is not estimable. i is not estimable. + i is estimable. di i is estimable if di = 0.

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What are the estimates? We can pick any solution to the normal equations and form c , and the answer is always the same.

So far we have shown that if the model has less than full rank, the estimate of can be biased in general, and that only certain linear combinations of are estimable. Those linear combinations correspond to linear combinations of the elements of the mean vector . This suggests several sensible approaches to the problem of estimation with rank decient models. One possibility is to choose any and proceed with the characterizations and use of estimable functions. This is potentially complex, especially in unbalanced models with many factors. The book by Searle (1971), for example, exemplies this approach. As an alternative, one can consider redening the problem as follows. Given a xed linear model Y = X + with X less than full rank, nd an appropriate basis for E = R(X). If that basis is given by {z1 , . . . , zr }, and the matrix whose columns are the zi is Z, then t the full rank model Y = Z + . All estimable functions in the original formulation are of course still estimable. This of course corresponds exactly the coordinate-free approach that is at the heart of these notes. In the one-way anova example, we can simply delete the column of 1s to produce a full rank model. R, JMP and Arc set 1 = 0 to get a full rank model, but Splus and SAS use a different method, at least by default. Occasionally, the s may have some real meaning and we dont wish to remove columns from X. In this case we might produce a unique full rank solution by placing restrictions on of the form di = 0 The restricted normal equations are then X X = X y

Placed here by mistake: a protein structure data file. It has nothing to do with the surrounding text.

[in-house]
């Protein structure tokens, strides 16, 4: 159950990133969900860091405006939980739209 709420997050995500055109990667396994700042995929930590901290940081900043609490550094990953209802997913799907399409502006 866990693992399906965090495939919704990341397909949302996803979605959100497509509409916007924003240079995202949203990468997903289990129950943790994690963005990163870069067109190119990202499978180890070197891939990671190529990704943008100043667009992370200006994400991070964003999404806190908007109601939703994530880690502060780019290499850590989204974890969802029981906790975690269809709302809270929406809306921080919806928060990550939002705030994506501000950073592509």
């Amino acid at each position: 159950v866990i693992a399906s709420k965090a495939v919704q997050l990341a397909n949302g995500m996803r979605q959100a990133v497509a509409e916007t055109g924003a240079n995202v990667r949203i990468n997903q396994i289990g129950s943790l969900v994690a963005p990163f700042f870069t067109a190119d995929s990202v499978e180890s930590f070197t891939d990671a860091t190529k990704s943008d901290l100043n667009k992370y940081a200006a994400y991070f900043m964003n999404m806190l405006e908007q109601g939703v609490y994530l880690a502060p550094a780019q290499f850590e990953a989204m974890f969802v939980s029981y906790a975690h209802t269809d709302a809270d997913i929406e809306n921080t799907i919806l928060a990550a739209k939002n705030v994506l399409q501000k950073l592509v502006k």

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di = 0, i = 1, 2, . . . , t p r

To choose the di , it makes sense to require that the estimable functions in the original problem be the same as those in the constrained problem. We know that c is estimable if and only if c R(X ), so this is equivalent to di R(X ). Otherwise, we would be restricting estimable functions. For a general statement, let = (d1 , . . . , dt ), t p r be the matrix specifying the restrictions. Then: Theorem 4.18 The system: X X has a unique solution if and only if: 1. X =p = X y 0